Review: Bithmarked, by Caragh M. O'Brien

I quite enjoy the afflux of distopian novels in young adult literature that has been happening these past few years and I've been trying to read as many as I can, or at least read about such novels, as there is something quite fascinating in the high interest and growing following these books garner within the teen community (as well as others, like me, who enjoy young adult literature). The first book I read in 2011 was such book: Birthmarked, by Caragh M. O'Brien.

Far in the furture, after extreme climate changes, society is now divided between those who live inside the wall, a rich, abundant and luxuriant city, and those who live outside the wall, like our heroine Gaia Stone, poor, often malnourish but hard working people. Gaia is a sixteen years old midwife, who has learned everything she knows from her mother. Every month she needs to "advanced" a quota of babies, to be taken into the Enclave (inside the wall) to be raised there by new parents. Things go well for Gaia, until one night where she witnesses the agonizing pain of a mother who refuses to let go of her baby, and where her parents are taken prisoners into the Enclave. Now alone, Gaia is determined to find her parents, and in the process is herself arrested and imprisoned. Gaia is then faced with difficult moral choices, and the even more difficult task of unraveling the layers of secrets of this cruel, well-organized society she inhabits.

The world of Bithmarked, with, at its core, problems and issues of fertility and genetics can easily remind the reader of such book as The Handmaid's Tale, by Margaret Atwood or Children of Men, by P. D. James, but it also has its own  mythology, its own flavor that makes it different. Gaia, who was badly scarred on one side of her face in her childhood, is a strong-willed and stubborn heroine. She does not hesitate to take risks for what she thinks is the right things to do, no matter the consequences. She has complete faith in her ideals. Her scars prevents her from ever being "advanced", from being able to one day live in the Enclave, so she is totally devoted to her life and her people outside the wall, but even more to her work as a midwife. These scars also afford her a certain vulnerability, of feeling ugly or undesirable that teenage girls, especially, are able to identify with. Nevertheless, I feel it was never taken too far as to be self-pity or over dramatized. Gaia has also learned to live with these scars.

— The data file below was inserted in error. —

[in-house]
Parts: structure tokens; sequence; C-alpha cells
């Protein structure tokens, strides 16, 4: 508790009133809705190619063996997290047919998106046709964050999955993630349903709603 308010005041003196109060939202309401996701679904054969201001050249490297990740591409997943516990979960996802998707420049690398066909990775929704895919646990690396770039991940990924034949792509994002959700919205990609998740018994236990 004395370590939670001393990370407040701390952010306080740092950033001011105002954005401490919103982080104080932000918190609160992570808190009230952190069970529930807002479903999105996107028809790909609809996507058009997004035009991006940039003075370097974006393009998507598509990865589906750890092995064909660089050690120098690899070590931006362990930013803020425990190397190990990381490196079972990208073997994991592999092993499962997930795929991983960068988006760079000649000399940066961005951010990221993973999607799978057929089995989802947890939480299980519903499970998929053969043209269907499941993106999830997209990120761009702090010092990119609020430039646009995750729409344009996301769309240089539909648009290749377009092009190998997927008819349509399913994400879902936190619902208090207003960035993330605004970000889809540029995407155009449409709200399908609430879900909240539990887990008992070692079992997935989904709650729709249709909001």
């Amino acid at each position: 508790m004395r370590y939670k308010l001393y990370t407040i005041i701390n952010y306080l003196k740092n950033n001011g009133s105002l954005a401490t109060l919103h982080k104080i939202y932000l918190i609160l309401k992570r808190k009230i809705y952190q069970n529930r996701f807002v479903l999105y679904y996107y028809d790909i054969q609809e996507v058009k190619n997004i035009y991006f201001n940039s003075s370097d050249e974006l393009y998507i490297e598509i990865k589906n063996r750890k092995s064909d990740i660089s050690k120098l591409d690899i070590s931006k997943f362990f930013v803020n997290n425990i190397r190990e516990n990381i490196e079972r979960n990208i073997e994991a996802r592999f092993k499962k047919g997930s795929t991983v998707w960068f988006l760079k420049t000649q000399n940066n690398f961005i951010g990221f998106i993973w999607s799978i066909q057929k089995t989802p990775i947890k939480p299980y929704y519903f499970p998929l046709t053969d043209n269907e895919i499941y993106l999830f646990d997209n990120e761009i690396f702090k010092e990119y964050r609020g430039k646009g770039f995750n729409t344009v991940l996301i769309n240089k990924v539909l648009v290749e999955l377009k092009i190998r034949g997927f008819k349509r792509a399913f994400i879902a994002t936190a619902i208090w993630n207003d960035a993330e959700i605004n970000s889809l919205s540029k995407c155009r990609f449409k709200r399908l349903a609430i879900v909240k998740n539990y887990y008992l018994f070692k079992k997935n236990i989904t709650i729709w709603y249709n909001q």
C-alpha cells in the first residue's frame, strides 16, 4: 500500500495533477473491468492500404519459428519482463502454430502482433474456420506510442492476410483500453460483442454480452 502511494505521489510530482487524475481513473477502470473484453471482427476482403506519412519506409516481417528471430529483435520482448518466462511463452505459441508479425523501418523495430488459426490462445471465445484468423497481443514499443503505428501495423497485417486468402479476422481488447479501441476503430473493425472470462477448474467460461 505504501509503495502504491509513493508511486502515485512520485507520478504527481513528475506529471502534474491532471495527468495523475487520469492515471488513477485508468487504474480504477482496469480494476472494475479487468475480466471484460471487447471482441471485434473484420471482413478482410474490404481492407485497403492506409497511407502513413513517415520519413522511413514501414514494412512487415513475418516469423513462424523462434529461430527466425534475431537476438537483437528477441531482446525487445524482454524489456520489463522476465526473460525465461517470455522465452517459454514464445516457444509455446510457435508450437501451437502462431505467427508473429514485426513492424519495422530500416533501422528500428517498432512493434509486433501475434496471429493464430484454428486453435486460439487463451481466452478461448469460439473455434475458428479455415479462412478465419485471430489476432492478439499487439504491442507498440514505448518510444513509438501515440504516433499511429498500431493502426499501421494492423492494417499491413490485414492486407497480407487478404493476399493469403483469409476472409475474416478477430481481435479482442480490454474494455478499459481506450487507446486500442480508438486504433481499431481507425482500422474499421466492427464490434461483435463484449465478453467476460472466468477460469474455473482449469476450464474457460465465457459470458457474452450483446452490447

There is a love story in this book, as it seems is de rigueur for any YA book these days, and I must admit I am quite picky about those. I am very difficult to please in this matter, and more often than not, romantic relationships in YA novels make me want to roll my eyes, if not abandon a book althogether. I was then, pleasantly surprised to not have been bothered by the romance in Bithmarked so much. I even quite enjoyed it in parts. While I felt that the male character was interested in Gaia a bit too fast, and maybe a bit too conveniently as it was quite pivotal for the story later on, and that the romance teetered on overtaking the third part of the novel, it never quite did so. More importantly, it never took over Gaia. Too often in YA novels, our strong-willed, determined and independent heroines get taken over by the romance (or by quite creepy male love interests) and loose all of their interesting flavor. Not so in this book. I always felt that Gaia knew what she had to do and kept her eyes and mind focused on her goals even as her heart might have wanted to lead her astray. Her love interest also had a position of power over her, but she never quite let him overpower her as well, which made me want to cheer her on. So while some things bothered me about this aspect of the novel, I was quite pleased in how Caragh M. O'Brien handled this stapled of YA plot and storytelling.

Bithmarked was a quick read, often exciting and riveting to me, a great way to start the year. I am looking forward to its sequel Prized due out in November of this year.

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